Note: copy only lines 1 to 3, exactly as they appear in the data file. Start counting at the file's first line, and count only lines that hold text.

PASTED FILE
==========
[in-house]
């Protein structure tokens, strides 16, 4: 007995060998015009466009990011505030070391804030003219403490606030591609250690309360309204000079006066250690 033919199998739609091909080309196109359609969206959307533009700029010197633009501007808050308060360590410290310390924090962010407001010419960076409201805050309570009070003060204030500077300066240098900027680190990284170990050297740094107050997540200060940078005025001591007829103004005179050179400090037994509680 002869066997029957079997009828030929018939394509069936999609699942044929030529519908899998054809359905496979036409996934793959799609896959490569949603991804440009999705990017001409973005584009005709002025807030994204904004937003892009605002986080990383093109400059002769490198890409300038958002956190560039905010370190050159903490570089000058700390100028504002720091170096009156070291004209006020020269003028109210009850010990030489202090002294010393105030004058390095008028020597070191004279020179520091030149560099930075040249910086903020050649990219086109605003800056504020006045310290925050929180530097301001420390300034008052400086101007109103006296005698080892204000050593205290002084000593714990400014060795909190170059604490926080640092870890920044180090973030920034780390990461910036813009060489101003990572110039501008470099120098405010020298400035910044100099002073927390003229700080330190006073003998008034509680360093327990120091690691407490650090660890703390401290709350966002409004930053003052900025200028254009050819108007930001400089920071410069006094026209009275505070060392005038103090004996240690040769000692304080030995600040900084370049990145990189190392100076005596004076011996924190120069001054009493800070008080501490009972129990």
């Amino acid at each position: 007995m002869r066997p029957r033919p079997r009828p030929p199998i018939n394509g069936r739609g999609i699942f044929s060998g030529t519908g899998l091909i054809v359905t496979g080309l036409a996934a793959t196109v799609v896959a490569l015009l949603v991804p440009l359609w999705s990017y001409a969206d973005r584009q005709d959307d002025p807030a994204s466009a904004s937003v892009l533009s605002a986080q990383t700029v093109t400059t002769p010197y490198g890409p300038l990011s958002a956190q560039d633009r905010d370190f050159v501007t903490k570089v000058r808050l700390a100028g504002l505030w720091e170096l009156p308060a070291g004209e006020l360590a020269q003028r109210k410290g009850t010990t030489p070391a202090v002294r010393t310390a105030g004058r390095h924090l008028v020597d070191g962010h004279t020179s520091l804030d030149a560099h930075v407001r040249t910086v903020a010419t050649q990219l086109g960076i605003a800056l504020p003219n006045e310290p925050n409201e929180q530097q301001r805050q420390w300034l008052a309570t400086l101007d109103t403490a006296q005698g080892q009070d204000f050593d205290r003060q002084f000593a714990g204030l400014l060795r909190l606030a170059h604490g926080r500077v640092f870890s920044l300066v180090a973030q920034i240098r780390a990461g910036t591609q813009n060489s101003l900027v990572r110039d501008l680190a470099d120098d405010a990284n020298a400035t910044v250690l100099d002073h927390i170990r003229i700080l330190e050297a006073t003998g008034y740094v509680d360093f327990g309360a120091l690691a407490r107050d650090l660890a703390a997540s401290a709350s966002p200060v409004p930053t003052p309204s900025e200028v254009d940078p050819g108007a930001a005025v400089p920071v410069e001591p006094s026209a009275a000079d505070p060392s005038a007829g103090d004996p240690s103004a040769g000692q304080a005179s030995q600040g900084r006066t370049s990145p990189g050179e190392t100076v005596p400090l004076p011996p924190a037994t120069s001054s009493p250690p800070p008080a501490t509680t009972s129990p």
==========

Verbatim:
[in-house]
């Protein structure tokens, strides 16, 4: 007995060998015009466009990011505030070391804030003219403490606030591609250690309360309204000079006066250690 033919199998739609091909080309196109359609969206959307533009700029010197633009501007808050308060360590410290310390924090962010407001010419960076409201805050309570009070003060204030500077300066240098900027680190990284170990050297740094107050997540200060940078005025001591007829103004005179050179400090037994509680 002869066997029957079997009828030929018939394509069936999609699942044929030529519908899998054809359905496979036409996934793959799609896959490569949603991804440009999705990017001409973005584009005709002025807030994204904004937003892009605002986080990383093109400059002769490198890409300038958002956190560039905010370190050159903490570089000058700390100028504002720091170096009156070291004209006020020269003028109210009850010990030489202090002294010393105030004058390095008028020597070191004279020179520091030149560099930075040249910086903020050649990219086109605003800056504020006045310290925050929180530097301001420390300034008052400086101007109103006296005698080892204000050593205290002084000593714990400014060795909190170059604490926080640092870890920044180090973030920034780390990461910036813009060489101003990572110039501008470099120098405010020298400035910044100099002073927390003229700080330190006073003998008034509680360093327990120091690691407490650090660890703390401290709350966002409004930053003052900025200028254009050819108007930001400089920071410069006094026209009275505070060392005038103090004996240690040769000692304080030995600040900084370049990145990189190392100076005596004076011996924190120069001054009493800070008080501490009972129990």
């Amino acid at each position: 007995m002869r066997p029957r033919p079997r009828p030929p199998i018939n394509g069936r739609g999609i699942f044929s060998g030529t519908g899998l091909i054809v359905t496979g080309l036409a996934a793959t196109v799609v896959a490569l015009l949603v991804p440009l359609w999705s990017y001409a969206d973005r584009q005709d959307d002025p807030a994204s466009a904004s937003v892009l533009s605002a986080q990383t700029v093109t400059t002769p010197y490198g890409p300038l990011s958002a956190q560039d633009r905010d370190f050159v501007t903490k570089v000058r808050l700390a100028g504002l505030w720091e170096l009156p308060a070291g004209e006020l360590a020269q003028r109210k410290g009850t010990t030489p070391a202090v002294r010393t310390a105030g004058r390095h924090l008028v020597d070191g962010h004279t020179s520091l804030d030149a560099h930075v407001r040249t910086v903020a010419t050649q990219l086109g960076i605003a800056l504020p003219n006045e310290p925050n409201e929180q530097q301001r805050q420390w300034l008052a309570t400086l101007d109103t403490a006296q005698g080892q009070d204000f050593d205290r003060q002084f000593a714990g204030l400014l060795r909190l606030a170059h604490g926080r500077v640092f870890s920044l300066v180090a973030q920034i240098r780390a990461g910036t591609q813009n060489s101003l900027v990572r110039d501008l680190a470099d120098d405010a990284n020298a400035t910044v250690l100099d002073h927390i170990r003229i700080l330190e050297a006073t003998g008034y740094v509680d360093f327990g309360a120091l690691a407490r107050d650090l660890a703390a997540s401290a709350s966002p200060v409004p930053t003052p309204s900025e200028v254009d940078p050819g108007a930001a005025v400089p920071v410069e001591p006094s026209a009275a000079d505070p060392s005038a007829g103090d004996p240690s103004a040769g000692q304080a005179s030995q600040g900084r006066t370049s990145p990189g050179e190392t100076v005596p400090l004076p011996p924190a037994t120069s001054s009493p250690p800070p008080a501490t509680t009972s129990p």